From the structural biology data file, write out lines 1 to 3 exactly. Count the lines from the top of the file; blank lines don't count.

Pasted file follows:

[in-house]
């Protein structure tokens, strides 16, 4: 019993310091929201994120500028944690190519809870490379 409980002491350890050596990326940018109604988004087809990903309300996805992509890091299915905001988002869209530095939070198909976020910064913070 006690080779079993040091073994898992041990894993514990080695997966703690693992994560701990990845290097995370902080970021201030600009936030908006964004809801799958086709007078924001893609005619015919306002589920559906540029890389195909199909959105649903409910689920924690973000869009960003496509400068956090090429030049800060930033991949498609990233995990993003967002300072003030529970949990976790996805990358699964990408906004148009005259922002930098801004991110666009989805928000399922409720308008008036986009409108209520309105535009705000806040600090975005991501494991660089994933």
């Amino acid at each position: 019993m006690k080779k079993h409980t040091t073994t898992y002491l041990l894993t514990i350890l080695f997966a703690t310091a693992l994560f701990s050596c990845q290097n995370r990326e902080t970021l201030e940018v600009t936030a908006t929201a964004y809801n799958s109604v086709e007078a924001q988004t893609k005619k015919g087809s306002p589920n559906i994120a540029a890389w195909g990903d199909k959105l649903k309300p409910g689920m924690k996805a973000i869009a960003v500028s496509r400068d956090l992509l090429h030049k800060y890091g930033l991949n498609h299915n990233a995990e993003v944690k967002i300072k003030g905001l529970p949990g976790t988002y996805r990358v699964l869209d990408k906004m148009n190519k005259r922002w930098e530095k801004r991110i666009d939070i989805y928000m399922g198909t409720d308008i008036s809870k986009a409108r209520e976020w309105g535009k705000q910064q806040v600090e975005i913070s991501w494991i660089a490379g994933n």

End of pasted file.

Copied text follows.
[in-house]
């Protein structure tokens, strides 16, 4: 019993310091929201994120500028944690190519809870490379 409980002491350890050596990326940018109604988004087809990903309300996805992509890091299915905001988002869209530095939070198909976020910064913070 006690080779079993040091073994898992041990894993514990080695997966703690693992994560701990990845290097995370902080970021201030600009936030908006964004809801799958086709007078924001893609005619015919306002589920559906540029890389195909199909959105649903409910689920924690973000869009960003496509400068956090090429030049800060930033991949498609990233995990993003967002300072003030529970949990976790996805990358699964990408906004148009005259922002930098801004991110666009989805928000399922409720308008008036986009409108209520309105535009705000806040600090975005991501494991660089994933």
């Amino acid at each position: 019993m006690k080779k079993h409980t040091t073994t898992y002491l041990l894993t514990i350890l080695f997966a703690t310091a693992l994560f701990s050596c990845q290097n995370r990326e902080t970021l201030e940018v600009t936030a908006t929201a964004y809801n799958s109604v086709e007078a924001q988004t893609k005619k015919g087809s306002p589920n559906i994120a540029a890389w195909g990903d199909k959105l649903k309300p409910g689920m924690k996805a973000i869009a960003v500028s496509r400068d956090l992509l090429h030049k800060y890091g930033l991949n498609h299915n990233a995990e993003v944690k967002i300072k003030g905001l529970p949990g976790t988002y996805r990358v699964l869209d990408k906004m148009n190519k005259r922002w930098e530095k801004r991110i666009d939070i989805y928000m399922g198909t409720d308008i008036s809870k986009a409108r209520e976020w309105g535009k705000q910064q806040v600090e975005i913070s991501w494991i660089a490379g994933n």